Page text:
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Pharmacists Can Furnish Naloxone for Opioid Overdose
SACRAMENTO — The California State Board of Pharmacy announces that its final regulations are now in effect for pharmacists to furnish, without a prescription, naloxone (also known as Narcan), an antidote to reverse opioid overdose. The regulation became effective January 27, 2016.
Opioids are narcotic prescription medications, which are prescribed for severe pain. The street drug heroin is also an opioid. National overdose deaths from prescription opioids increased 3.4-fold while deaths from heroin increased 6-fold from 2001 to 2014. According to the CDPH, California deaths involving prescription pain medications have increased 16.5 percent since 2006. From 2008 to 2012, there were 7,428 prescription opioid-related deaths in the state.
In 2012 alone, there were more than 1,800 opioid-related deaths in California and 72 percent of those deaths involved prescription pain medications.
Naloxone is an opioid overdose rescue drug, which will now be available by request or at the suggestion of a pharmacist in California pharmacies. Individuals who themselves are not using prescription drugs may obtain naloxone for use for others in emergencies.
Pharmacists dispensing the potentially life-saving medication must successfully complete one hour of continuing education on all forms of naloxone hydrochloride, screen for any hypersensitivity to naloxone and must provide the recipient with training in opioid overdose prevention, recognition, response and on the administration of naloxone.
Vicodin, Norco, Zohydor, Percocet, OxyContin, Roxicodone, Demerol, Dilaudid, Opana and Suboxone are some common brand name opioids. Generic names of prescription opioid medication include morphine, codeine, hydrocodone, hydromorphone, methadone, oxycodone, fentanyl, buprenorphine and oxymorphone.
Accidentally taking too much of a prescribed opioid, combining it with alcohol or other drugs, or abusing it can lead to overdose, depressed respiration and death.
The new regulation replaces an emergency regulations scheduled to expire April 2016 and updates labeling and training requirements for pharmacists furnishing naloxone.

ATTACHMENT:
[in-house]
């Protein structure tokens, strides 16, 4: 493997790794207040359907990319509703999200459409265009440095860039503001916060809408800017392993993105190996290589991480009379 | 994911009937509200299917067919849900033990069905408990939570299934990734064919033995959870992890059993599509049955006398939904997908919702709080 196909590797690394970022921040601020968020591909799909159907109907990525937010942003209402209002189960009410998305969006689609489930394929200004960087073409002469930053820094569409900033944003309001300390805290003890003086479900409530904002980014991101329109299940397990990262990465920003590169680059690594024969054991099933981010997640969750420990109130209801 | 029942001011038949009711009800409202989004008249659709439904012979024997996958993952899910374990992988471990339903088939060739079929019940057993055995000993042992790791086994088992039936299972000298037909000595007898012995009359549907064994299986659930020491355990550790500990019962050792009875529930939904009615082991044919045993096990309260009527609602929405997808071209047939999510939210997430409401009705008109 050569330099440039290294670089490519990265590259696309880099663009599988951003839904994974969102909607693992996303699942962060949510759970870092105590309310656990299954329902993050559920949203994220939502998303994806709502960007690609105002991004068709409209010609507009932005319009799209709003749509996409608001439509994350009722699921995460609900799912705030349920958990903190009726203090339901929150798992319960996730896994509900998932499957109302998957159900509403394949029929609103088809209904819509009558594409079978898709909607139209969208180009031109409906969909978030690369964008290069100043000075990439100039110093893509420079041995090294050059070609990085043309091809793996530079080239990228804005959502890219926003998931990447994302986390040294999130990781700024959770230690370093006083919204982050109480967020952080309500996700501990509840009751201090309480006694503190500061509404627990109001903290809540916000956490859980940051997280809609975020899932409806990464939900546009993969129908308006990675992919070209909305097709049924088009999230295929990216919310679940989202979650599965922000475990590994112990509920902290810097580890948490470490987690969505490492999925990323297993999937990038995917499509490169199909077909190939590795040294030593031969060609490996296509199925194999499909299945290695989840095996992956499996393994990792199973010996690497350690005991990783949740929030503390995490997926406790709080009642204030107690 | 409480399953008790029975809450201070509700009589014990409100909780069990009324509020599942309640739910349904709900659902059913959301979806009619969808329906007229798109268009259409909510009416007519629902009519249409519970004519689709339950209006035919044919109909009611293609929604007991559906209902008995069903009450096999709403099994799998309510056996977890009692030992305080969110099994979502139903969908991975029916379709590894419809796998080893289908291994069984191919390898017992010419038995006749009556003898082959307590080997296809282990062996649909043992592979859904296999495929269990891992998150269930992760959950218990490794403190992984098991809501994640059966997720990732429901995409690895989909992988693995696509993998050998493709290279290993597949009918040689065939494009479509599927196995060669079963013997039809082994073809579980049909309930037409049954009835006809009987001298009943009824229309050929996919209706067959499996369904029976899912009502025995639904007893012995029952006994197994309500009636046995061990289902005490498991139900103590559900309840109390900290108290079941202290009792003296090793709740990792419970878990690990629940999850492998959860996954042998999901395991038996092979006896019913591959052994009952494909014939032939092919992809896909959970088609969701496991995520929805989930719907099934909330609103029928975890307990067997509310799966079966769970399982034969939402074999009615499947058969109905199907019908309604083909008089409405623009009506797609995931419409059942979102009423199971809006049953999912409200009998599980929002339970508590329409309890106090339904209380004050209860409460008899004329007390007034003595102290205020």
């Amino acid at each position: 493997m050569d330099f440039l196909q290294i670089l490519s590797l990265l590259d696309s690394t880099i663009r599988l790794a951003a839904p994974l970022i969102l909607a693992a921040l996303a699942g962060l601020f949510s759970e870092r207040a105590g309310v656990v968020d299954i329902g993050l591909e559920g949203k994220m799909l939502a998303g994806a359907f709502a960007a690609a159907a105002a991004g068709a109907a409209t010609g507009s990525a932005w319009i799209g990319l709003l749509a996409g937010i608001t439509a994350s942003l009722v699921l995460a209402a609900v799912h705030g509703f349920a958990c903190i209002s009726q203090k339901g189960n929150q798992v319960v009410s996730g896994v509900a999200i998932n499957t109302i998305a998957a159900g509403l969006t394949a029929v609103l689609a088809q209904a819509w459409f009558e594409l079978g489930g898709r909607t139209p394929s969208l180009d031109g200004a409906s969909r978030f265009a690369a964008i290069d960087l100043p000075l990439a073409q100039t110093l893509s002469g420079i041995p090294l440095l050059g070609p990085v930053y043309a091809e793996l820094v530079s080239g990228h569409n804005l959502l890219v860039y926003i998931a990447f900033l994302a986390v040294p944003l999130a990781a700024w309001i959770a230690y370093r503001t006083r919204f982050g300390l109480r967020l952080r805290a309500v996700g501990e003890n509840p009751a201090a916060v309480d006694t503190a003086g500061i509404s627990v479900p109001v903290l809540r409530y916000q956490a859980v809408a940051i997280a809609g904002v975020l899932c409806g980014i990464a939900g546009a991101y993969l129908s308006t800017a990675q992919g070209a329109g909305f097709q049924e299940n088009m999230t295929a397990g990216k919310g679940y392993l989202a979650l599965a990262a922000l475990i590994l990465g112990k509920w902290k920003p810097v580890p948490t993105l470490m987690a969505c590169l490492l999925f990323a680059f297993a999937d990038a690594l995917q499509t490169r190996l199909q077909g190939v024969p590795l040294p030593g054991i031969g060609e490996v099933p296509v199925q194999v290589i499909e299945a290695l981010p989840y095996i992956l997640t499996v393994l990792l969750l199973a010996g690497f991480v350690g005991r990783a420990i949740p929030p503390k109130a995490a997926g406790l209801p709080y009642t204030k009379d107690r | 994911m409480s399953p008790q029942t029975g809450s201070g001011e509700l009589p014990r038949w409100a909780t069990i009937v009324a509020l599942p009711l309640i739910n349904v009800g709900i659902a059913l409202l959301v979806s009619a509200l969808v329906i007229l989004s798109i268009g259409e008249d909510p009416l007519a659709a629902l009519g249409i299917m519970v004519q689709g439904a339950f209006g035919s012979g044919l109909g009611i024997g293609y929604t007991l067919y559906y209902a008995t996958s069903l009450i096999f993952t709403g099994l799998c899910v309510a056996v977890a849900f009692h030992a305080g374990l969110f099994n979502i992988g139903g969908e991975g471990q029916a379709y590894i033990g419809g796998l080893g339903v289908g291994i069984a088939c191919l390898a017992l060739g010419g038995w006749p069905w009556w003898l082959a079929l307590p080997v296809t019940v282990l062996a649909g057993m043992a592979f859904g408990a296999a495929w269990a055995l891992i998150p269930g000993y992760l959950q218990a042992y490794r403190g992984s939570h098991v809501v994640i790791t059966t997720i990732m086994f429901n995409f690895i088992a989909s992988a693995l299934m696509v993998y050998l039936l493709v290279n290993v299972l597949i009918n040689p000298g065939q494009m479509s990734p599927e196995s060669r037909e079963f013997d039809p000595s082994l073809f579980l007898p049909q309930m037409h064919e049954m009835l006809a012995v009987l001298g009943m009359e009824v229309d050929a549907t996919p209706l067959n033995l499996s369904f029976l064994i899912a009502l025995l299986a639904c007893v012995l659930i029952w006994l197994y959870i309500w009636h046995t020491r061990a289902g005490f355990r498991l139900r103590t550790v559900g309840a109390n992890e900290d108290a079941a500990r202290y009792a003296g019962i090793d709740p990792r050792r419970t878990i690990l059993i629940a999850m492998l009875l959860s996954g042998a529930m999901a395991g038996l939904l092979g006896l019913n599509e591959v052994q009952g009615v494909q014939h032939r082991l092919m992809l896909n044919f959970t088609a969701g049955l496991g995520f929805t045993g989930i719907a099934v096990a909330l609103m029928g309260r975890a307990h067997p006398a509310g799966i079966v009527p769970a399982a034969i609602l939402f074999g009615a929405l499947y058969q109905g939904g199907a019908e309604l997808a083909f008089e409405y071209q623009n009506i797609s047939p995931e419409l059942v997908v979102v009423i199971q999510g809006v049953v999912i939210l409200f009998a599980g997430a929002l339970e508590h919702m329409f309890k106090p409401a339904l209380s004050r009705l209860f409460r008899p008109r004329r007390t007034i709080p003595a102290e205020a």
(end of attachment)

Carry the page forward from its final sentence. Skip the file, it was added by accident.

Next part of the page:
Naloxone is a non-narcotic, prescription drug that reverses the immediate effects of opiate overdose, but 911 must be called immediately following administration for medical assistance. Naloxone blocks the receptors in the brain from the effects of the opioids and can restore breathing. It may be administered by intramuscular injection, intranasal spray or auto-injector.
Pharmacists’ authority to furnish naloxone was established by AB 1535 (Bloom), which was passed in 2014. The law authorized the furnishing of naloxone pursuant to a protocol developed by the Board of Pharmacy and approved by the Medical Board of California.
“This will save lives,” said Stan Weisser, former Board of Pharmacy president. “We are empowering pharmacists to put this rescue medication in the hands of those who are in a position to help an opioid overdose victim,” he said.
“Statistics from 2014 continue to show that deaths from prescription drugs continue to claim more lives than motor vehicle accidents,” said Board of Pharmacy Executive Officer Virginia Herold. “Pharmacists are well positioned to provide this medication to appropriate recipients,” she said.
Click here to view the regulation: www.pharmacy.ca.gov/laws_regs/1746_3_ooa.pdf
Click here to view the naloxone fact sheet: www.pharmacy.ca.gov/publications/naloxone_fact_sheet.pdf
Click here to view the Board of Pharmacy Prescription Drug Abuse Prevention page and public service announcement video: www.pharmacy.ca.gov/consumers/rx_abuse_prevention.shtml
Click here to view AB 1535 (Bloom): leginfo.legislature.ca.gov/faces/billNavClient.xhtml?bill_id=201320140AB1535&search_keywords
For more information on the Board of Pharmacy, go to www.pharmacy.ca.gov/.
The CA State Board of Pharmacy protects and promotes the health and safety of California consumers by pursuing the highest quality of pharmacist care and the appropriate use of pharmaceuticals through education, communication, licensing, legislation, regulation and enforcement.
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